Tuesday, January 3, 2012

Tonight's TV Talk: 'The Biggest Loser', 'Switched At Birth', & 'Parenthood'...





TV Talk for Tuesday, January 3rd 2012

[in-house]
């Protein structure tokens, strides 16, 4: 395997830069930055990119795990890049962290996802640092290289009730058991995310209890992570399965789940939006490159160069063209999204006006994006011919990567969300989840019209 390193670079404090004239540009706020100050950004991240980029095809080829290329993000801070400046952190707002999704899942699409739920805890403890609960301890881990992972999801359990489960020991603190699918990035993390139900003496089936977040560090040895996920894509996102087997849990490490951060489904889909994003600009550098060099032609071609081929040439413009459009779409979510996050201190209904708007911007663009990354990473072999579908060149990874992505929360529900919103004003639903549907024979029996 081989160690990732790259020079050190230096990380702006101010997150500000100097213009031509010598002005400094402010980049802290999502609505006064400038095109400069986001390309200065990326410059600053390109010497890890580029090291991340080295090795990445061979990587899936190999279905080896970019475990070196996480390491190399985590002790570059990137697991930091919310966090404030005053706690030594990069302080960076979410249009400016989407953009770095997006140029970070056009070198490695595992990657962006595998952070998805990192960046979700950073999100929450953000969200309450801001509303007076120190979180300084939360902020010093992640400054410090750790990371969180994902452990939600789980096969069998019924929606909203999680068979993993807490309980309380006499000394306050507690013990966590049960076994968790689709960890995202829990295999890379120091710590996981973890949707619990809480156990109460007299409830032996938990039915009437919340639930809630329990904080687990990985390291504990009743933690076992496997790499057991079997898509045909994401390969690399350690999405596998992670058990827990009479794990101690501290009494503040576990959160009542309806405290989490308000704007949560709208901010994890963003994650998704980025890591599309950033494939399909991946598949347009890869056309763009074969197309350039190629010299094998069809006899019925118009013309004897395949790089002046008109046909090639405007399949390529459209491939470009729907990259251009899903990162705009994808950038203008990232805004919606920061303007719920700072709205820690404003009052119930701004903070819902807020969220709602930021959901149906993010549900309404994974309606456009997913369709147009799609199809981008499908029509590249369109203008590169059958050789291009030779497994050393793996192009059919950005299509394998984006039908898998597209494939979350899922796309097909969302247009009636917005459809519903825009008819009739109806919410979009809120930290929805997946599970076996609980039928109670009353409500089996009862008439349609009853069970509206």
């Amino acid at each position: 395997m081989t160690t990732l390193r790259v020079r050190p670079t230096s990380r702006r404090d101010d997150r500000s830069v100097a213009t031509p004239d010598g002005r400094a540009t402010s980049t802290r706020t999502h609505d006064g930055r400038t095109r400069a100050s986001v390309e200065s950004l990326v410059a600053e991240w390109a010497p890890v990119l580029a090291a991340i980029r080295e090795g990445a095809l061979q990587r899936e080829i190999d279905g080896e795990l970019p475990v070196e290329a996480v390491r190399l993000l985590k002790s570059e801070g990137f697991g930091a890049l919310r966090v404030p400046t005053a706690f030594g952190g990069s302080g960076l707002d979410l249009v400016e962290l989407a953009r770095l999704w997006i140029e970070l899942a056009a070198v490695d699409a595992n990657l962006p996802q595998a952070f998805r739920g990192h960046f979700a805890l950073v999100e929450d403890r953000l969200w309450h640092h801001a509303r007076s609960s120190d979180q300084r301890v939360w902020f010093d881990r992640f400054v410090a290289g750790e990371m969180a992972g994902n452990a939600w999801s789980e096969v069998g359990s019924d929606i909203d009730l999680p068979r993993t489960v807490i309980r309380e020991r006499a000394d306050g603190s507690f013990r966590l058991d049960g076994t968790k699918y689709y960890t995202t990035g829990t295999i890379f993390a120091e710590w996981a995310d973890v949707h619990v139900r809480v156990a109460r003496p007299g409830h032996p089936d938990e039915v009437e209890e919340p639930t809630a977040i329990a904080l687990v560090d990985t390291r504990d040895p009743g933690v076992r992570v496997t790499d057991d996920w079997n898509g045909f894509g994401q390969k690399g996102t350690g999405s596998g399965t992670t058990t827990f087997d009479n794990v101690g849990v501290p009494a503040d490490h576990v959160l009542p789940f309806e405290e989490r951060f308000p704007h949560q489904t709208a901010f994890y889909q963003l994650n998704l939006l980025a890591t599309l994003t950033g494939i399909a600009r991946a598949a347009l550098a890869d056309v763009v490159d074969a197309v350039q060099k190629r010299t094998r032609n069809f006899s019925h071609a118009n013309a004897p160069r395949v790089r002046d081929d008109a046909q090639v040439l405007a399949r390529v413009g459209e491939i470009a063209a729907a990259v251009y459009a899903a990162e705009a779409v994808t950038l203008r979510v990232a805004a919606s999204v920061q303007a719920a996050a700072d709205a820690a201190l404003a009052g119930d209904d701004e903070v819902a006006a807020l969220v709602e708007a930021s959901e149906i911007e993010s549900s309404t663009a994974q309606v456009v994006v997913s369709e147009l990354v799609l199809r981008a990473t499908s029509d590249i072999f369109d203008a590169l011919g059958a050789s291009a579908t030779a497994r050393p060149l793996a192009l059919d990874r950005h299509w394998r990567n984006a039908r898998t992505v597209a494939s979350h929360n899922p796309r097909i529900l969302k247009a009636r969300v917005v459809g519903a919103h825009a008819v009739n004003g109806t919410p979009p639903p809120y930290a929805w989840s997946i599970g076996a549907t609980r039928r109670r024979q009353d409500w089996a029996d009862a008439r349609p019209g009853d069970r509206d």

The Biggest Loser (NBC, 8pm) - S13, Ep1 - A brand new cycle already, and honestly? Though I don't think there is anything that can truly be a twist on the format, I don't think this is one reality show that needs to revamp cycle after cycle, just for ratings. What makes it so powerful is how emotional everyone gets-- from the contestants to the audience. And I'm sorry, but there is one kid on this season that seriously looks like he's still in high school, and that just breaks my heart. I absolutely loved that they created a team of strangers again; it's always remarkable to see what people can accomplish in such a short amount of time, but I hate that they brought so many people there, only to deny one team entrance at the door. That just seems unnecessarily cruel, regardless of whether or not they'll have another chance to win a spot. They don't know how to do it on their own; that's why they came here in the first place. So sending them back out in the world, now with a little extra anger and sadness, and maybe even resentment, is going to send them right into a binge of their bad habits. I'd be elbow-deep in mac and cheese before I even got on the plane to go home! Just out of spite to the show that ripped the rug right out from under me. Seriously, messing with emotions messes with weight, too. The same could probably be said for the fact that those who did walk in did so as partners, but there was no real intention of this season being a true Couples edition, and so they were split apart almost immediately. They may not have a partner to use as a crutch, but each person still had a support system in the house, and one person he or she knew would never vote against them, so they have it better than many other seasons! In truth, though, it's kind of too early to get attached to anyone in particular on this show, and I know that who got sent home tonight won't even be a blip on my radar by the end of the season. It's sad to say that, but it's true. It would have been much more eventful had he begged everyone to send him home, they didn't listen, and then he had to deal with his trainer's wrath over his plea. Sure, this far into the series, the players are savvy enough to do what they can to stand out from the start-- I'll never forget the lady who said she had thirteen kids, for example, or the guy who looked like Santa Claus (maybe we should leave carrots out for more than just the reindeer next year, huh?), or the kid who looked barely legal. But really, when it all boils down, it's always the same ole, same ole: people who desperately need to get healthy baring their journey in front of millions of people. People who don't seem to have ever watched the show before because they're always so surprised with how intense the trainers are and how much work they actually have to put in. It's sickening and inspiring all at the same time, and I feel badly when we have to watch them fall and cry through their initial workouts. I felt even worse tonight watching that one guy on the gray team who didn't even know how to run properly. I even took to watching this one on mute to ignore the grunting and panting and puking and instead focus on pretty, pretty Bob and Dolvett. Dolvett has really come out of his shell since season one. I mean, he was outgoing and energetic then, but it was still his freshman year, and I feel like he was holding back a little bit to get the audience to fall in love with him. Tonight he really unleashed the animal. He really is the new Jillian. Finally! I've been waiting for that! I'm so glad both trainers are back-- especially with the little friendly rivalry that it seemed to take Bob and Jillian a handful of seasons to cultivate-- and though the contestants' stories are always interesting, even if just variations on previous contestants' stories, it is the way the trainers go about bringing out the stories and breaking down the barriers that gets to me. Every single time. There's no downside to picking either of them-- like the younger yellow team member said, it's a win-win with both-- but there was so much drama around the teams splitting up and picking their trainers, when really, that was the easiest thing they had to do. And the show doesn't need such forced drama when it has so much true emotional out-pouring-- like when Bob broke down the Olympic weight-lifter. I love this show. It helps me feel things, too.